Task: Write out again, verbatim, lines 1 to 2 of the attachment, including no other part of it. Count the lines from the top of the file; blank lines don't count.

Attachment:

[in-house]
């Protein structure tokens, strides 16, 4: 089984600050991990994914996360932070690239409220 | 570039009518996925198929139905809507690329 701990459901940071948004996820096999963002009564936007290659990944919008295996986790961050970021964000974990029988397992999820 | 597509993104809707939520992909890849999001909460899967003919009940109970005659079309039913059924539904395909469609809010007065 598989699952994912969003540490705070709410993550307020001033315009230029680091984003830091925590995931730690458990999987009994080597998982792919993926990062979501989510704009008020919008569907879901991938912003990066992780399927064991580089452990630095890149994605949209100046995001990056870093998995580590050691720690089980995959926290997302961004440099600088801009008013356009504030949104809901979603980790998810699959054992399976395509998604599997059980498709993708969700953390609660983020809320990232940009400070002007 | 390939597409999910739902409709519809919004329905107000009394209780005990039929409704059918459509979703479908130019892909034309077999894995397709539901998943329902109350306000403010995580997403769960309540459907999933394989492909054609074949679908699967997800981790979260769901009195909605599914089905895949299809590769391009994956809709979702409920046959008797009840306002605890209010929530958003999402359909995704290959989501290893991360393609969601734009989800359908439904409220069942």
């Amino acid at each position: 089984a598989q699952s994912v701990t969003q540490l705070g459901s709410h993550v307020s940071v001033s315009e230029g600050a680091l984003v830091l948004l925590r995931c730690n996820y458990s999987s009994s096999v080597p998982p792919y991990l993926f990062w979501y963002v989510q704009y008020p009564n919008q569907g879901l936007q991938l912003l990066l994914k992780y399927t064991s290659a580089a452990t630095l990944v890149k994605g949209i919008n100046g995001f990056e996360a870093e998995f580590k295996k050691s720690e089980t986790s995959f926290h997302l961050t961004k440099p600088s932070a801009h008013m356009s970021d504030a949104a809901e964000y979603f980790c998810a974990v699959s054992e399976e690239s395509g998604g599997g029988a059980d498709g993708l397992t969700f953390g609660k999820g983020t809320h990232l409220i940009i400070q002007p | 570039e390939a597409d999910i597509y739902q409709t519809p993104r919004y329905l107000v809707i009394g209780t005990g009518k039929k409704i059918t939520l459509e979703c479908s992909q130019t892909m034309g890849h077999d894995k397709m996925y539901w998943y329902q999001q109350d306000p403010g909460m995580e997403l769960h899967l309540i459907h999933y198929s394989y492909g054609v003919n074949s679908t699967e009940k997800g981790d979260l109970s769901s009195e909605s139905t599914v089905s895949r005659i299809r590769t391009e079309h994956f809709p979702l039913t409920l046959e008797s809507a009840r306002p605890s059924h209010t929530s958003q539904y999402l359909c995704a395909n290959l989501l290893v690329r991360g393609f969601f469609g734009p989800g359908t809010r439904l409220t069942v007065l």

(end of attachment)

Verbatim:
[in-house]
């Protein structure tokens, strides 16, 4: 089984600050991990994914996360932070690239409220 | 570039009518996925198929139905809507690329 701990459901940071948004996820096999963002009564936007290659990944919008295996986790961050970021964000974990029988397992999820 | 597509993104809707939520992909890849999001909460899967003919009940109970005659079309039913059924539904395909469609809010007065 598989699952994912969003540490705070709410993550307020001033315009230029680091984003830091925590995931730690458990999987009994080597998982792919993926990062979501989510704009008020919008569907879901991938912003990066992780399927064991580089452990630095890149994605949209100046995001990056870093998995580590050691720690089980995959926290997302961004440099600088801009008013356009504030949104809901979603980790998810699959054992399976395509998604599997059980498709993708969700953390609660983020809320990232940009400070002007 | 390939597409999910739902409709519809919004329905107000009394209780005990039929409704059918459509979703479908130019892909034309077999894995397709539901998943329902109350306000403010995580997403769960309540459907999933394989492909054609074949679908699967997800981790979260769901009195909605599914089905895949299809590769391009994956809709979702409920046959008797009840306002605890209010929530958003999402359909995704290959989501290893991360393609969601734009989800359908439904409220069942």